The Invisible Wound
(February 1, 2010)
|ELLSWORTH AIR FORCE BASE, S.D. (1/26/2010 - AFNS) -- In a scene from the movie "Patton," Army Gen. George S. Patton, played by George C. Scott, encounters a Soldier at a field hospital who is suffering from the emotional stress of the battlefield. Instead of trying to understand the Soldier's problem, General Patton physically assaults the young man, calls him a coward and literally runs him out of the hospital.|
For many veterans, the scene from "Patton" was the harsh reality they faced when dealing with what has come to be called post traumatic stress disorder, said Sheri Mommerency, the 28th Medical Group and signature performance wounded warrior case manager and registered nurse. Before PTSD was recognized as a medical disorder, many servicemembers were regarded as cowards when they came forward with their feelings of trauma.
PTSD is defined as an anxiety disorder that can occur after the person involved witnesses or experiences an event that is traumatic to them.
"Typically, PTSD can occur when a traumatic event occurs that upsets an individual's personal world," Ms. Mommerency said. "A person may not even be a part of the traumatic event. PTSD can occur from witnessing or hearing about something horrifying to the individual."
Airmen suffering from PTSD may exhibit signs of social isolation, substance abuse, anger, conflict or pain, marital and family problems and health and behavioral problems.
The symptoms of PTSD are not always immediately apparent and sometimes they take months to manifest themselves, Ms. Mommerency said.
"My husband was very secluded when he returned from deployment," said the spouse of an Airman with PTSD who asked not to be identified for privacy reasons. "He told me that he didn't know how to feel things anymore."
Some Airmen experience hyper-vigilance, where they find themselves reliving the place and time their traumatic event occurred.
They may also have difficulty relating to normal, everyday situations, Ms. Mommerency said.
Because of what they've experienced, Airmen sometimes feel detached to the problems and issues people face on a day-to-day basis.
According to Ms. Mommerency, if left undiagnosed and untreated, PTSD can have a significant impact on an Airman's personal and professional life. To avoid this, she encourages Airmen to be completely honest when filling out the Post-Deployment Health Assessment and the Post-Deployment Health Re-Assessment after they return from a deployed location.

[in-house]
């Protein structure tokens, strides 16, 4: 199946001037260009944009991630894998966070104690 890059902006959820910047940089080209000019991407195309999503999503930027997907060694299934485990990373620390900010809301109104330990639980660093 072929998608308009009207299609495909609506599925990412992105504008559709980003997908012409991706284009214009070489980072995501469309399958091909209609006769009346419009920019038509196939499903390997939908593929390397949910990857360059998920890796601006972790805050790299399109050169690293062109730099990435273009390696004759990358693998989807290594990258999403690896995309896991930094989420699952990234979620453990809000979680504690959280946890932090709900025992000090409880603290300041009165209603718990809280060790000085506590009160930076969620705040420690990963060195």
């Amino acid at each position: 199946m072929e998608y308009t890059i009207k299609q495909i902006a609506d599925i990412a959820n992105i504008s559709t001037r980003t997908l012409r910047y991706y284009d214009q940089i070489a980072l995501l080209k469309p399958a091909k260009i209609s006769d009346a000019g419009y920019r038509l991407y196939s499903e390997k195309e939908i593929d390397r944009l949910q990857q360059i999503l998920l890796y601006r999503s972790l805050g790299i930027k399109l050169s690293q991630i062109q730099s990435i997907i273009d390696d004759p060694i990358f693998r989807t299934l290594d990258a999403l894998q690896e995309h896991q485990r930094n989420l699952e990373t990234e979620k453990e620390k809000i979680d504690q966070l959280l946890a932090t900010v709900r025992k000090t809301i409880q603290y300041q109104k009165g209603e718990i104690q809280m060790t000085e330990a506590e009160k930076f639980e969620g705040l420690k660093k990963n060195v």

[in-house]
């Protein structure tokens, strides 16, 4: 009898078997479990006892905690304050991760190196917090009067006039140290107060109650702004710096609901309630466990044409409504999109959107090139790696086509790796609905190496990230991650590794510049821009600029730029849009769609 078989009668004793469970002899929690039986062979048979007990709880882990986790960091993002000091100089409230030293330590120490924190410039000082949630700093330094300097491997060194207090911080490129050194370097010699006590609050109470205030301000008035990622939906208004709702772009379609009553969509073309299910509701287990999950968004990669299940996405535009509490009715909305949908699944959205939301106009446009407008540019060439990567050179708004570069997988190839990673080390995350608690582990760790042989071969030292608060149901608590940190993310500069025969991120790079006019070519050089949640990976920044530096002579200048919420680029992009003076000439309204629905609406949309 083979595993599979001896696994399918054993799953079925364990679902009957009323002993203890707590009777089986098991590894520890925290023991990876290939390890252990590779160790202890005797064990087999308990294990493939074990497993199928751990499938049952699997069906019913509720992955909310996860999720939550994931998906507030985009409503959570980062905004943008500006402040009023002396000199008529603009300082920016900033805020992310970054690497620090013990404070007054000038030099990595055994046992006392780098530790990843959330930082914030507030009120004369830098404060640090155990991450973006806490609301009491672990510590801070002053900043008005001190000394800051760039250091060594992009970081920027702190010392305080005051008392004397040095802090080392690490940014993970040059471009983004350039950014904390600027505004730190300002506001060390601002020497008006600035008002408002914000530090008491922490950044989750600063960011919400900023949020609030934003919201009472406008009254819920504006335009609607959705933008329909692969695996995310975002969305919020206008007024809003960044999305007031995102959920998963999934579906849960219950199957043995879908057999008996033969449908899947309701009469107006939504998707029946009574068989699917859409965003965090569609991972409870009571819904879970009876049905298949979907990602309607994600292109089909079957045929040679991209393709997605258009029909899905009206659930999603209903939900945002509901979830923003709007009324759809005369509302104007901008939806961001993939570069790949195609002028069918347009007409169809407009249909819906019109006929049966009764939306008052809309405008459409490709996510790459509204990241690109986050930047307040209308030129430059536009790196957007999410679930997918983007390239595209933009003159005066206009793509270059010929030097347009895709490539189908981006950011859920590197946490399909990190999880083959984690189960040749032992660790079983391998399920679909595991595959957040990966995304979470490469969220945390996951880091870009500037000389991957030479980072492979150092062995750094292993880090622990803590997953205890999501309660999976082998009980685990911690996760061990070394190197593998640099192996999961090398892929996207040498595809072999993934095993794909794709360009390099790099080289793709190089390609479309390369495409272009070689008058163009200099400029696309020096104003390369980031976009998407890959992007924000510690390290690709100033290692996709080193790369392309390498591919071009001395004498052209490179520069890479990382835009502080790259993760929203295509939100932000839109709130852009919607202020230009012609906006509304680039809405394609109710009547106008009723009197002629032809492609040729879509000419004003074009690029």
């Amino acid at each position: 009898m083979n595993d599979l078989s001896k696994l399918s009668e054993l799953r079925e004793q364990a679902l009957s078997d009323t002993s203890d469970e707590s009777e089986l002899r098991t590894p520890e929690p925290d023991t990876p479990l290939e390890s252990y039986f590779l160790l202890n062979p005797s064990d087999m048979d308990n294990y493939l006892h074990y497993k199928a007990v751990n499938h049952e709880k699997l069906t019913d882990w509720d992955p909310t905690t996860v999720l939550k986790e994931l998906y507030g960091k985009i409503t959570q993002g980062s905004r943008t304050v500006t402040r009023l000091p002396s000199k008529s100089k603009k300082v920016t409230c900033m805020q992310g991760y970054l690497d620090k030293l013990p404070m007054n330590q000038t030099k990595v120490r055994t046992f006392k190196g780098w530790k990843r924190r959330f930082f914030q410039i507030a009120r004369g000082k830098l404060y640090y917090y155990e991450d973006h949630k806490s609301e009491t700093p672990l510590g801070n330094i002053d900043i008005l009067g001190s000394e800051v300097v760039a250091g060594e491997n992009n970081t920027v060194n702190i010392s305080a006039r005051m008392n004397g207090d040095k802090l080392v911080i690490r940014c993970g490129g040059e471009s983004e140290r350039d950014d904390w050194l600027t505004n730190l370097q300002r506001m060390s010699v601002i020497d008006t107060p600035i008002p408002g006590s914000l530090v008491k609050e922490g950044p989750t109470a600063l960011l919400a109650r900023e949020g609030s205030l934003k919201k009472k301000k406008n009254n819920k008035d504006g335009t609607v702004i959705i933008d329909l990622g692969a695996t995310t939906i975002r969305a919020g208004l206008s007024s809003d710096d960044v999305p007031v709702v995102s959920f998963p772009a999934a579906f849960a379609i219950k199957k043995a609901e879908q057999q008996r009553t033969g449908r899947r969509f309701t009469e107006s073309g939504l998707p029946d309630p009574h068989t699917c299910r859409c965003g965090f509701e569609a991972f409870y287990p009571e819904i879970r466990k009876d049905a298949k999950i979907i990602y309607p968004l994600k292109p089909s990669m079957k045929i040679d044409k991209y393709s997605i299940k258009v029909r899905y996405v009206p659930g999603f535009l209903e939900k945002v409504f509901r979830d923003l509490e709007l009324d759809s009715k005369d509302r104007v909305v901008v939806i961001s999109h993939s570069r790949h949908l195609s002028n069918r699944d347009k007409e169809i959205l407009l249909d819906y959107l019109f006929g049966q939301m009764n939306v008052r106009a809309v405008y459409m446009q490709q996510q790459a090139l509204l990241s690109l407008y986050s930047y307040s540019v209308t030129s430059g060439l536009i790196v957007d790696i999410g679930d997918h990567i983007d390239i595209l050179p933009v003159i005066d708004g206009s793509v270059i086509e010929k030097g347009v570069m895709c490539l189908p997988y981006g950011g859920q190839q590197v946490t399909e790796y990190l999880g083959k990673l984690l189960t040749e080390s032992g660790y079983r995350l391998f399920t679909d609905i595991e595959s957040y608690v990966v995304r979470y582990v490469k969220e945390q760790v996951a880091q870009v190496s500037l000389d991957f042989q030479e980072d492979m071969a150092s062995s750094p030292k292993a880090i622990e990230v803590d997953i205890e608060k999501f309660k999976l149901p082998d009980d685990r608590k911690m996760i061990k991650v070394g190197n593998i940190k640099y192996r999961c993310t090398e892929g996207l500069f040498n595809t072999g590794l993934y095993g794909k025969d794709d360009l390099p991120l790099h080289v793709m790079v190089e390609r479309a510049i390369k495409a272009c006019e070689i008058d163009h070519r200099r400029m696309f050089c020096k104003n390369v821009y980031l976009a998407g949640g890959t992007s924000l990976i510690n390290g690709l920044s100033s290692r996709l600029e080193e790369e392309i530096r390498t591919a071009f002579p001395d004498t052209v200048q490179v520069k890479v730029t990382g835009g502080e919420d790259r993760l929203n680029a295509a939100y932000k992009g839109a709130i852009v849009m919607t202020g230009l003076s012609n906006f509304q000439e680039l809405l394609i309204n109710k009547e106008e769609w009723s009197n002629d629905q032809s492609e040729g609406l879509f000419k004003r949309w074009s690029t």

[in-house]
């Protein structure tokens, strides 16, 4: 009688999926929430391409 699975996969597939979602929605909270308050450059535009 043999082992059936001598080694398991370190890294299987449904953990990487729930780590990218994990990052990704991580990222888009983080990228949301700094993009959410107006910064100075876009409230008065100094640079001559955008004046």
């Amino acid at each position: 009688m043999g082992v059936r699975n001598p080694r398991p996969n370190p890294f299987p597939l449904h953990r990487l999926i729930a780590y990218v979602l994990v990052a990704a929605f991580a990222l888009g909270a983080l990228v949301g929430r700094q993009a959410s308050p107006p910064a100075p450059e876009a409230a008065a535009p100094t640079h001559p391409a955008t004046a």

"My husband was worried he would lose his job or be singled out for having PTSD," the Airman's spouse said. "All he wanted to do was help further the mission."
However, in order for Airmen to further the mission they need to be fit to fight, both physically and mentally.
"We want to provide our Airmen with the best possible care they can get," said Lt. Col. John Lynch, the 28th MDG chief of staff. "But, we can't do that if they feel mistrustful of the very system that is designed to help them."
The Airman's spouse said if they had sought help sooner, it would have spared a great deal of pain and suffering her husband endured.
Ms. Mommerency, a former combat veteran, said she feels passionately about the care wounded Airmen receive when returning from a deployment.
She acts as a liaison for Airmen returning from deployment who are wounded, and provides the information and resources necessary for Airmen to get the care they need. That care and treatment can mean the difference between a fast reintegration into society or unnecessary strain on the lives of Airmen.
"For people to assimilate back into society we need to recognize that these are true feelings they have," she said. "The anger that comes with what they've experienced, the social isolation, the family issues, substance abuse and suicidal tendencies can all be treated if Airmen come forward and get the help they need right away."
Community awareness is a large part of helping Airmen with PTSD readjust once they are back home, Ms. Mommerency said. Having that strong network available can make all the difference to an Airman that is already feeling isolated from their friends and family.
If Airmen come forward and are diagnosed early, it can start them on the road to recovery much faster than if they wait, Ms. Mommerency said. That timing can possibly prevent Airmen from becoming a danger to themselves or others.
For more information about PTSD, visit the National Center for PTSD at www.ptsd.va.gov.
|Airman 1st Class Jarad A. Denton|
28th Bomb Wing Public Affairs
Reprinted from Air Force News Service
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